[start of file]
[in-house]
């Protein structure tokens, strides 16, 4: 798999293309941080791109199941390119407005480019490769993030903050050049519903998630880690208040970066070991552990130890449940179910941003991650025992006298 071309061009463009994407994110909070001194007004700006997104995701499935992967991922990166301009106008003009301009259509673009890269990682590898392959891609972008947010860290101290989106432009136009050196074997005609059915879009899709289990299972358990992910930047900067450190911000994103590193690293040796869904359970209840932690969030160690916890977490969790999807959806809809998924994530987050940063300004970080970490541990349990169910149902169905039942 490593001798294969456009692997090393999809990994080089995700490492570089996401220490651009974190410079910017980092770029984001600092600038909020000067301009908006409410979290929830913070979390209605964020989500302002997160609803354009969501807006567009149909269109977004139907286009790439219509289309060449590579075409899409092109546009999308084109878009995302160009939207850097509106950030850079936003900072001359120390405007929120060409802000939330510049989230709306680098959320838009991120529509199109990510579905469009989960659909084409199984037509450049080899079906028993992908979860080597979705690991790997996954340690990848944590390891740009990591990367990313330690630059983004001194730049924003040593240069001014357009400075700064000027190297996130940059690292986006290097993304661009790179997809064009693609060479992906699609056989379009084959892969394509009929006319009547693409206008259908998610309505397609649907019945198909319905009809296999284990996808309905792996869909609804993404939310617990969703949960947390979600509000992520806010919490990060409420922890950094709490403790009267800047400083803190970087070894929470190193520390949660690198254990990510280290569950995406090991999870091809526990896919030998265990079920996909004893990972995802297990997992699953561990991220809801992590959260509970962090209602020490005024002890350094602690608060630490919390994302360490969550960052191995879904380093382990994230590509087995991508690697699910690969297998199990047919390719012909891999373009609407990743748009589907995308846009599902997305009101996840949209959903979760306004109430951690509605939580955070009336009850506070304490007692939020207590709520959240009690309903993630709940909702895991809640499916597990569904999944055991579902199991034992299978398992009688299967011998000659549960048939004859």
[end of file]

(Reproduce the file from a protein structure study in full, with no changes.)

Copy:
[in-house]
């Protein structure tokens, strides 16, 4: 798999293309941080791109199941390119407005480019490769993030903050050049519903998630880690208040970066070991552990130890449940179910941003991650025992006298 071309061009463009994407994110909070001194007004700006997104995701499935992967991922990166301009106008003009301009259509673009890269990682590898392959891609972008947010860290101290989106432009136009050196074997005609059915879009899709289990299972358990992910930047900067450190911000994103590193690293040796869904359970209840932690969030160690916890977490969790999807959806809809998924994530987050940063300004970080970490541990349990169910149902169905039942 490593001798294969456009692997090393999809990994080089995700490492570089996401220490651009974190410079910017980092770029984001600092600038909020000067301009908006409410979290929830913070979390209605964020989500302002997160609803354009969501807006567009149909269109977004139907286009790439219509289309060449590579075409899409092109546009999308084109878009995302160009939207850097509106950030850079936003900072001359120390405007929120060409802000939330510049989230709306680098959320838009991120529509199109990510579905469009989960659909084409199984037509450049080899079906028993992908979860080597979705690991790997996954340690990848944590390891740009990591990367990313330690630059983004001194730049924003040593240069001014357009400075700064000027190297996130940059690292986006290097993304661009790179997809064009693609060479992906699609056989379009084959892969394509009929006319009547693409206008259908998610309505397609649907019945198909319905009809296999284990996808309905792996869909609804993404939310617990969703949960947390979600509000992520806010919490990060409420922890950094709490403790009267800047400083803190970087070894929470190193520390949660690198254990990510280290569950995406090991999870091809526990896919030998265990079920996909004893990972995802297990997992699953561990991220809801992590959260509970962090209602020490005024002890350094602690608060630490919390994302360490969550960052191995879904380093382990994230590509087995991508690697699910690969297998199990047919390719012909891999373009609407990743748009589907995308846009599902997305009101996840949209959903979760306004109430951690509605939580955070009336009850506070304490007692939020207590709520959240009690309903993630709940909702895991809640499916597990569904999944055991579902199991034992299978398992009688299967011998000659549960048939004859």